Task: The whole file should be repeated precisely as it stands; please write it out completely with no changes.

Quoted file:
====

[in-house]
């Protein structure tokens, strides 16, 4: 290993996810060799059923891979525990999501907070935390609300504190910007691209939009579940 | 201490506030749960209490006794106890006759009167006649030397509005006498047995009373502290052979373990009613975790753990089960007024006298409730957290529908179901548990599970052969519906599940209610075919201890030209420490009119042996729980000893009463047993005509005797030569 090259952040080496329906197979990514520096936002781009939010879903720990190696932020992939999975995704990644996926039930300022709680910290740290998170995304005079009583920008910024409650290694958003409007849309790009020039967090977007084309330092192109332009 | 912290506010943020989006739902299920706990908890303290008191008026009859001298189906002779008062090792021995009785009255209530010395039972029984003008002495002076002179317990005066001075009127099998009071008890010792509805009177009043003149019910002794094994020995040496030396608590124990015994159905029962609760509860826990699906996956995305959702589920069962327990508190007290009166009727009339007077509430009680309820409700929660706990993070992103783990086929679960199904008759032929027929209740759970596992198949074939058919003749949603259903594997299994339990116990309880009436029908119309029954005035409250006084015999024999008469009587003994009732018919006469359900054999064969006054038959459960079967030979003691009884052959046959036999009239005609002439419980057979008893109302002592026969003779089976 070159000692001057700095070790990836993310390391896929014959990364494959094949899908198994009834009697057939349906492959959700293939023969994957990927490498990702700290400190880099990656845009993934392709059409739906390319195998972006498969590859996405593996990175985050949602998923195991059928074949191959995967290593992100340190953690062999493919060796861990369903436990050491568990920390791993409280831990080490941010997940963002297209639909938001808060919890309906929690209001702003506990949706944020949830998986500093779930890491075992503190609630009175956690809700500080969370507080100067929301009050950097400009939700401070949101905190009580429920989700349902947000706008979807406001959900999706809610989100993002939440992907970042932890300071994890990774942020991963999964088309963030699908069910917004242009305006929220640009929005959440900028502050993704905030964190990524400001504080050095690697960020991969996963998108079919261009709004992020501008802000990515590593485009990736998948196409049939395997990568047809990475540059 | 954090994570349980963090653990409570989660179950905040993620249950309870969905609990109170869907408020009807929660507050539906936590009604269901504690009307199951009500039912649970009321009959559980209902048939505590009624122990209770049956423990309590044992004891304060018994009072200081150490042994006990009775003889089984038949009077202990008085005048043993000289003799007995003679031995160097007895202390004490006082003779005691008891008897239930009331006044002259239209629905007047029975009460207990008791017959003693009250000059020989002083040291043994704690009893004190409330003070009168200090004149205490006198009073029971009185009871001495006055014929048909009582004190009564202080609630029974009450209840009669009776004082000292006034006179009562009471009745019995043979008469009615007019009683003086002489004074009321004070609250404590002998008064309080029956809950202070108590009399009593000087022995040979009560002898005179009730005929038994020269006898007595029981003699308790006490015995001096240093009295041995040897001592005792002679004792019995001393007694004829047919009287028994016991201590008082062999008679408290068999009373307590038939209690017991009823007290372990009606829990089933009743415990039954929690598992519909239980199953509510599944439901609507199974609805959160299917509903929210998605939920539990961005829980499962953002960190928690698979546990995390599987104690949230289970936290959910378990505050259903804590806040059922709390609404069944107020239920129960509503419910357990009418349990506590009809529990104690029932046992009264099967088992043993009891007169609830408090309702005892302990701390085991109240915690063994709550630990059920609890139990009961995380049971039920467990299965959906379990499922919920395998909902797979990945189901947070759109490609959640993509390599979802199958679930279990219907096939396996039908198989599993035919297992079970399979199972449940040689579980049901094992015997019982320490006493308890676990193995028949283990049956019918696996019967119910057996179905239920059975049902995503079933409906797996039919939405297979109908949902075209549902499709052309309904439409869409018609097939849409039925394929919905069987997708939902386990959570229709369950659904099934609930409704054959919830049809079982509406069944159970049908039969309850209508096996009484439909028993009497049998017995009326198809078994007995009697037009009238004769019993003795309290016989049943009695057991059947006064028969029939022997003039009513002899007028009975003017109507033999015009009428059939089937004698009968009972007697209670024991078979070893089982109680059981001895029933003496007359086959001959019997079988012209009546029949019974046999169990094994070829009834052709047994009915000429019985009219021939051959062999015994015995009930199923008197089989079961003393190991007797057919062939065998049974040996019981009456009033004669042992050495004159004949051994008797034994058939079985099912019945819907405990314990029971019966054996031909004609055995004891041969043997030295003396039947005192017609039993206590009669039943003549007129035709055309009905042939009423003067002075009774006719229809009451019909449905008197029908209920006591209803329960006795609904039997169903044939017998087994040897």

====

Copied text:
[in-house]
């Protein structure tokens, strides 16, 4: 290993996810060799059923891979525990999501907070935390609300504190910007691209939009579940 | 201490506030749960209490006794106890006759009167006649030397509005006498047995009373502290052979373990009613975790753990089960007024006298409730957290529908179901548990599970052969519906599940209610075919201890030209420490009119042996729980000893009463047993005509005797030569 090259952040080496329906197979990514520096936002781009939010879903720990190696932020992939999975995704990644996926039930300022709680910290740290998170995304005079009583920008910024409650290694958003409007849309790009020039967090977007084309330092192109332009 | 912290506010943020989006739902299920706990908890303290008191008026009859001298189906002779008062090792021995009785009255209530010395039972029984003008002495002076002179317990005066001075009127099998009071008890010792509805009177009043003149019910002794094994020995040496030396608590124990015994159905029962609760509860826990699906996956995305959702589920069962327990508190007290009166009727009339007077509430009680309820409700929660706990993070992103783990086929679960199904008759032929027929209740759970596992198949074939058919003749949603259903594997299994339990116990309880009436029908119309029954005035409250006084015999024999008469009587003994009732018919006469359900054999064969006054038959459960079967030979003691009884052959046959036999009239005609002439419980057979008893109302002592026969003779089976 070159000692001057700095070790990836993310390391896929014959990364494959094949899908198994009834009697057939349906492959959700293939023969994957990927490498990702700290400190880099990656845009993934392709059409739906390319195998972006498969590859996405593996990175985050949602998923195991059928074949191959995967290593992100340190953690062999493919060796861990369903436990050491568990920390791993409280831990080490941010997940963002297209639909938001808060919890309906929690209001702003506990949706944020949830998986500093779930890491075992503190609630009175956690809700500080969370507080100067929301009050950097400009939700401070949101905190009580429920989700349902947000706008979807406001959900999706809610989100993002939440992907970042932890300071994890990774942020991963999964088309963030699908069910917004242009305006929220640009929005959440900028502050993704905030964190990524400001504080050095690697960020991969996963998108079919261009709004992020501008802000990515590593485009990736998948196409049939395997990568047809990475540059 | 954090994570349980963090653990409570989660179950905040993620249950309870969905609990109170869907408020009807929660507050539906936590009604269901504690009307199951009500039912649970009321009959559980209902048939505590009624122990209770049956423990309590044992004891304060018994009072200081150490042994006990009775003889089984038949009077202990008085005048043993000289003799007995003679031995160097007895202390004490006082003779005691008891008897239930009331006044002259239209629905007047029975009460207990008791017959003693009250000059020989002083040291043994704690009893004190409330003070009168200090004149205490006198009073029971009185009871001495006055014929048909009582004190009564202080609630029974009450209840009669009776004082000292006034006179009562009471009745019995043979008469009615007019009683003086002489004074009321004070609250404590002998008064309080029956809950202070108590009399009593000087022995040979009560002898005179009730005929038994020269006898007595029981003699308790006490015995001096240093009295041995040897001592005792002679004792019995001393007694004829047919009287028994016991201590008082062999008679408290068999009373307590038939209690017991009823007290372990009606829990089933009743415990039954929690598992519909239980199953509510599944439901609507199974609805959160299917509903929210998605939920539990961005829980499962953002960190928690698979546990995390599987104690949230289970936290959910378990505050259903804590806040059922709390609404069944107020239920129960509503419910357990009418349990506590009809529990104690029932046992009264099967088992043993009891007169609830408090309702005892302990701390085991109240915690063994709550630990059920609890139990009961995380049971039920467990299965959906379990499922919920395998909902797979990945189901947070759109490609959640993509390599979802199958679930279990219907096939396996039908198989599993035919297992079970399979199972449940040689579980049901094992015997019982320490006493308890676990193995028949283990049956019918696996019967119910057996179905239920059975049902995503079933409906797996039919939405297979109908949902075209549902499709052309309904439409869409018609097939849409039925394929919905069987997708939902386990959570229709369950659904099934609930409704054959919830049809079982509406069944159970049908039969309850209508096996009484439909028993009497049998017995009326198809078994007995009697037009009238004769019993003795309290016989049943009695057991059947006064028969029939022997003039009513002899007028009975003017109507033999015009009428059939089937004698009968009972007697209670024991078979070893089982109680059981001895029933003496007359086959001959019997079988012209009546029949019974046999169990094994070829009834052709047994009915000429019985009219021939051959062999015994015995009930199923008197089989079961003393190991007797057919062939065998049974040996019981009456009033004669042992050495004159004949051994008797034994058939079985099912019945819907405990314990029971019966054996031909004609055995004891041969043997030295003396039947005192017609039993206590009669039943003549007129035709055309009905042939009423003067002075009774006719229809009451019909449905008197029908209920006591209803329960006795609904039997169903044939017998087994040897």